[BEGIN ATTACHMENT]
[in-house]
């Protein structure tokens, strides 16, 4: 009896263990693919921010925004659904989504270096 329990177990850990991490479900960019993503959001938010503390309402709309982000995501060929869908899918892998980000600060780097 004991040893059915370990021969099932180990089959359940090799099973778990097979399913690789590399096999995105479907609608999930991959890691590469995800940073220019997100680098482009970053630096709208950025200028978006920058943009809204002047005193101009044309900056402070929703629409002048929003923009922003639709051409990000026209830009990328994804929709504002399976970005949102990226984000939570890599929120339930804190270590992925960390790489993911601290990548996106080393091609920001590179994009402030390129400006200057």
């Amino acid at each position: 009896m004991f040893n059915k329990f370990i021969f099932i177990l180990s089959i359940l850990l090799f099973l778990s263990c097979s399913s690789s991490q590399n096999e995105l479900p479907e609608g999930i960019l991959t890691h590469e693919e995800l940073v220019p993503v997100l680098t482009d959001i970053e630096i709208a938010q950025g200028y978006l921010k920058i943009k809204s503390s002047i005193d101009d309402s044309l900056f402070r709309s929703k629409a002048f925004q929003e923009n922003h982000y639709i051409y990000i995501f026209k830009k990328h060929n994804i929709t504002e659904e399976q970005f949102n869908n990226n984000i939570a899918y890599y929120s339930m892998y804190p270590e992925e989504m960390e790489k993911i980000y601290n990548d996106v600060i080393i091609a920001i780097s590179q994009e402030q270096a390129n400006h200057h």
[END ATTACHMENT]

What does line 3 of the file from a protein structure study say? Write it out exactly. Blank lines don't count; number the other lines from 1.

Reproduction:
């Amino acid at each position: 009896m004991f040893n059915k329990f370990i021969f099932i177990l180990s089959i359940l850990l090799f099973l778990s263990c097979s399913s690789s991490q590399n096999e995105l479900p479907e609608g999930i960019l991959t890691h590469e693919e995800l940073v220019p993503v997100l680098t482009d959001i970053e630096i709208a938010q950025g200028y978006l921010k920058i943009k809204s503390s002047i005193d101009d309402s044309l900056f402070r709309s929703k629409a002048f925004q929003e923009n922003h982000y639709i051409y990000i995501f026209k830009k990328h060929n994804i929709t504002e659904e399976q970005f949102n869908n990226n984000i939570a899918y890599y929120s339930m892998y804190p270590e992925e989504m960390e790489k993911i980000y601290n990548d996106v600060i080393i091609a920001i780097s590179q994009e402030q270096a390129n400006h200057h």